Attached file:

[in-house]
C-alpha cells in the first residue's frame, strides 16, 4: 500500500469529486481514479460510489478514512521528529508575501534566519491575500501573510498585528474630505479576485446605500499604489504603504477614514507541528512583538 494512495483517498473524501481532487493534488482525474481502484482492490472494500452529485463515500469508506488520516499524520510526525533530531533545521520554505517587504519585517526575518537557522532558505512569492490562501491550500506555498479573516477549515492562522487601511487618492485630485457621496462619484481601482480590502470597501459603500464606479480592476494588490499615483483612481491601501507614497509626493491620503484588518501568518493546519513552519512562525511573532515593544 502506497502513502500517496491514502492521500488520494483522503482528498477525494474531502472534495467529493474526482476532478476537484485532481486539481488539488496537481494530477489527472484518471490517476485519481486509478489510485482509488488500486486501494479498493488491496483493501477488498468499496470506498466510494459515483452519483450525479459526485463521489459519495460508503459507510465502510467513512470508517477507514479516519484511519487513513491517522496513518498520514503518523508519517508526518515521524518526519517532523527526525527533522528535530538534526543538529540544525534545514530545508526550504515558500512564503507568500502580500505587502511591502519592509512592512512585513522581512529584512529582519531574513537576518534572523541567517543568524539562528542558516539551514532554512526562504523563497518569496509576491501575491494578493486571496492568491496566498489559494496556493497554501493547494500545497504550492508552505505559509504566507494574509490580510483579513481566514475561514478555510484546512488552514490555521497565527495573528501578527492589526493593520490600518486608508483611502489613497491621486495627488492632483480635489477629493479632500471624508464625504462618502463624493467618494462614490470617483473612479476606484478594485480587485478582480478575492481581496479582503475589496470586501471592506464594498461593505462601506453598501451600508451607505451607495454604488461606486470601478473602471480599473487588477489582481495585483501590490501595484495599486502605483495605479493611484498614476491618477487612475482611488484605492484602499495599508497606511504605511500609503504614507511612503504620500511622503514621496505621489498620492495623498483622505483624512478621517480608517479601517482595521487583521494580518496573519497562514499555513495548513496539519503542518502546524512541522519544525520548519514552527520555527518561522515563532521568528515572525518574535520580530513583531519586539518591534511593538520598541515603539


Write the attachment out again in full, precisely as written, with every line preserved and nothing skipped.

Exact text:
[in-house]
C-alpha cells in the first residue's frame, strides 16, 4: 500500500469529486481514479460510489478514512521528529508575501534566519491575500501573510498585528474630505479576485446605500499604489504603504477614514507541528512583538 494512495483517498473524501481532487493534488482525474481502484482492490472494500452529485463515500469508506488520516499524520510526525533530531533545521520554505517587504519585517526575518537557522532558505512569492490562501491550500506555498479573516477549515492562522487601511487618492485630485457621496462619484481601482480590502470597501459603500464606479480592476494588490499615483483612481491601501507614497509626493491620503484588518501568518493546519513552519512562525511573532515593544 502506497502513502500517496491514502492521500488520494483522503482528498477525494474531502472534495467529493474526482476532478476537484485532481486539481488539488496537481494530477489527472484518471490517476485519481486509478489510485482509488488500486486501494479498493488491496483493501477488498468499496470506498466510494459515483452519483450525479459526485463521489459519495460508503459507510465502510467513512470508517477507514479516519484511519487513513491517522496513518498520514503518523508519517508526518515521524518526519517532523527526525527533522528535530538534526543538529540544525534545514530545508526550504515558500512564503507568500502580500505587502511591502519592509512592512512585513522581512529584512529582519531574513537576518534572523541567517543568524539562528542558516539551514532554512526562504523563497518569496509576491501575491494578493486571496492568491496566498489559494496556493497554501493547494500545497504550492508552505505559509504566507494574509490580510483579513481566514475561514478555510484546512488552514490555521497565527495573528501578527492589526493593520490600518486608508483611502489613497491621486495627488492632483480635489477629493479632500471624508464625504462618502463624493467618494462614490470617483473612479476606484478594485480587485478582480478575492481581496479582503475589496470586501471592506464594498461593505462601506453598501451600508451607505451607495454604488461606486470601478473602471480599473487588477489582481495585483501590490501595484495599486502605483495605479493611484498614476491618477487612475482611488484605492484602499495599508497606511504605511500609503504614507511612503504620500511622503514621496505621489498620492495623498483622505483624512478621517480608517479601517482595521487583521494580518496573519497562514499555513495548513496539519503542518502546524512541522519544525520548519514552527520555527518561522515563532521568528515572525518574535520580530513583531519586539518591534511593538520598541515603539